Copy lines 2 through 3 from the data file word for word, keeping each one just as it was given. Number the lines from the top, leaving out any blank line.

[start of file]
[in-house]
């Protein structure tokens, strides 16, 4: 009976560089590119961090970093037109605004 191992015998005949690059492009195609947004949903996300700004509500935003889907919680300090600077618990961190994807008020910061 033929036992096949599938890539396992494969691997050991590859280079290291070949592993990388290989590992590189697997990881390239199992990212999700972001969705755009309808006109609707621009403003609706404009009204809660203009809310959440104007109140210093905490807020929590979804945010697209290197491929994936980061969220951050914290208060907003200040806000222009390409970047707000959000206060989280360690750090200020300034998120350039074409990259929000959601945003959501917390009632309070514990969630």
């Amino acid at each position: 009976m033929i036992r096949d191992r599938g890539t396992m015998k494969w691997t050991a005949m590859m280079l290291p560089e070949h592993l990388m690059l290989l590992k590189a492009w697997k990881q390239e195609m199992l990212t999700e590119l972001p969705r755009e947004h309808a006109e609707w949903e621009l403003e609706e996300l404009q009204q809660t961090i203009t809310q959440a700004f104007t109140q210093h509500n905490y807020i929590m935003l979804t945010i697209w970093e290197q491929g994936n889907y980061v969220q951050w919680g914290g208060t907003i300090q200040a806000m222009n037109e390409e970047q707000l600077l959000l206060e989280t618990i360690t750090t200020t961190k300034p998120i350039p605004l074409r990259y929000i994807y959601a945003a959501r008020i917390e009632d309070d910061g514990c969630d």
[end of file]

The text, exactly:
């Protein structure tokens, strides 16, 4: 009976560089590119961090970093037109605004 191992015998005949690059492009195609947004949903996300700004509500935003889907919680300090600077618990961190994807008020910061 033929036992096949599938890539396992494969691997050991590859280079290291070949592993990388290989590992590189697997990881390239199992990212999700972001969705755009309808006109609707621009403003609706404009009204809660203009809310959440104007109140210093905490807020929590979804945010697209290197491929994936980061969220951050914290208060907003200040806000222009390409970047707000959000206060989280360690750090200020300034998120350039074409990259929000959601945003959501917390009632309070514990969630």
């Amino acid at each position: 009976m033929i036992r096949d191992r599938g890539t396992m015998k494969w691997t050991a005949m590859m280079l290291p560089e070949h592993l990388m690059l290989l590992k590189a492009w697997k990881q390239e195609m199992l990212t999700e590119l972001p969705r755009e947004h309808a006109e609707w949903e621009l403003e609706e996300l404009q009204q809660t961090i203009t809310q959440a700004f104007t109140q210093h509500n905490y807020i929590m935003l979804t945010i697209w970093e290197q491929g994936n889907y980061v969220q951050w919680g914290g208060t907003i300090q200040a806000m222009n037109e390409e970047q707000l600077l959000l206060e989280t618990i360690t750090t200020t961190k300034p998120i350039p605004l074409r990259y929000i994807y959601a945003a959501r008020i917390e009632d309070d910061g514990c969630d």